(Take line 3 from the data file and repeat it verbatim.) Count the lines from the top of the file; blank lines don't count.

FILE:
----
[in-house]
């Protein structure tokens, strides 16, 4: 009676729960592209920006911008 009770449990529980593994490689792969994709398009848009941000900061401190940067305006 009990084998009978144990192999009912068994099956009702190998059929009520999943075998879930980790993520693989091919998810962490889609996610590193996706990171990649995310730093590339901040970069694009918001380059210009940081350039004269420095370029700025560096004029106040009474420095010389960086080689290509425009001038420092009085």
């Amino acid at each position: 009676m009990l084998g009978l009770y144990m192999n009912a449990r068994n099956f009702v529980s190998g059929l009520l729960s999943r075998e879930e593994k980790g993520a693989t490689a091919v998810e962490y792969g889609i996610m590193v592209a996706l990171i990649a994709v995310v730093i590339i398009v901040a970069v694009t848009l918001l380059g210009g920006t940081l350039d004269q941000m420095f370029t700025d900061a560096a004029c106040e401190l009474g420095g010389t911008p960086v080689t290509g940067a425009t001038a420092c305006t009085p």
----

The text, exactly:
């Amino acid at each position: 009676m009990l084998g009978l009770y144990m192999n009912a449990r068994n099956f009702v529980s190998g059929l009520l729960s999943r075998e879930e593994k980790g993520a693989t490689a091919v998810e962490y792969g889609i996610m590193v592209a996706l990171i990649a994709v995310v730093i590339i398009v901040a970069v694009t848009l918001l380059g210009g920006t940081l350039d004269q941000m420095f370029t700025d900061a560096a004029c106040e401190l009474g420095g010389t911008p960086v080689t290509g940067a425009t001038a420092c305006t009085p």